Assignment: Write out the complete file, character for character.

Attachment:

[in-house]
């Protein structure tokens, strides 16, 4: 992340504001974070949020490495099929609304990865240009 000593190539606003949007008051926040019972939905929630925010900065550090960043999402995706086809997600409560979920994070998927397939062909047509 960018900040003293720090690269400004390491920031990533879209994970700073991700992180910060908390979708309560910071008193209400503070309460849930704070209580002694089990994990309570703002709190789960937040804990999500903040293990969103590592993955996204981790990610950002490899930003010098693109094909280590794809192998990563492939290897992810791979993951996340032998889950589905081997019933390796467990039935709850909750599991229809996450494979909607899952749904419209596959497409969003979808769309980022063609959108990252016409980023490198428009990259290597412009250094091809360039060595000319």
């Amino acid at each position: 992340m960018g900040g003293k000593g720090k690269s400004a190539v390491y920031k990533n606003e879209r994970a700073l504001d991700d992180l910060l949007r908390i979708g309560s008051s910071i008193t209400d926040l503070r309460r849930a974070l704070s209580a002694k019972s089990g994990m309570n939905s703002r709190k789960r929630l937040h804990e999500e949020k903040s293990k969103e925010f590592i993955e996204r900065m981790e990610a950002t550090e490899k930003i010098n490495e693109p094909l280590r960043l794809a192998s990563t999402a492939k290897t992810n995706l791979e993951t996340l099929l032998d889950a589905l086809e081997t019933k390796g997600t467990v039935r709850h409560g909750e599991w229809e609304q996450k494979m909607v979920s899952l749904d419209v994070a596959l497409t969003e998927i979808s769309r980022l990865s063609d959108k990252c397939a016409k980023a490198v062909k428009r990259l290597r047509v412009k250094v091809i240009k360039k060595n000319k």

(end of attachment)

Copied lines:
[in-house]
């Protein structure tokens, strides 16, 4: 992340504001974070949020490495099929609304990865240009 000593190539606003949007008051926040019972939905929630925010900065550090960043999402995706086809997600409560979920994070998927397939062909047509 960018900040003293720090690269400004390491920031990533879209994970700073991700992180910060908390979708309560910071008193209400503070309460849930704070209580002694089990994990309570703002709190789960937040804990999500903040293990969103590592993955996204981790990610950002490899930003010098693109094909280590794809192998990563492939290897992810791979993951996340032998889950589905081997019933390796467990039935709850909750599991229809996450494979909607899952749904419209596959497409969003979808769309980022063609959108990252016409980023490198428009990259290597412009250094091809360039060595000319």
């Amino acid at each position: 992340m960018g900040g003293k000593g720090k690269s400004a190539v390491y920031k990533n606003e879209r994970a700073l504001d991700d992180l910060l949007r908390i979708g309560s008051s910071i008193t209400d926040l503070r309460r849930a974070l704070s209580a002694k019972s089990g994990m309570n939905s703002r709190k789960r929630l937040h804990e999500e949020k903040s293990k969103e925010f590592i993955e996204r900065m981790e990610a950002t550090e490899k930003i010098n490495e693109p094909l280590r960043l794809a192998s990563t999402a492939k290897t992810n995706l791979e993951t996340l099929l032998d889950a589905l086809e081997t019933k390796g997600t467990v039935r709850h409560g909750e599991w229809e609304q996450k494979m909607v979920s899952l749904d419209v994070a596959l497409t969003e998927i979808s769309r980022l990865s063609d959108k990252c397939a016409k980023a490198v062909k428009r990259l290597r047509v412009k250094v091809i240009k360039k060595n000319k």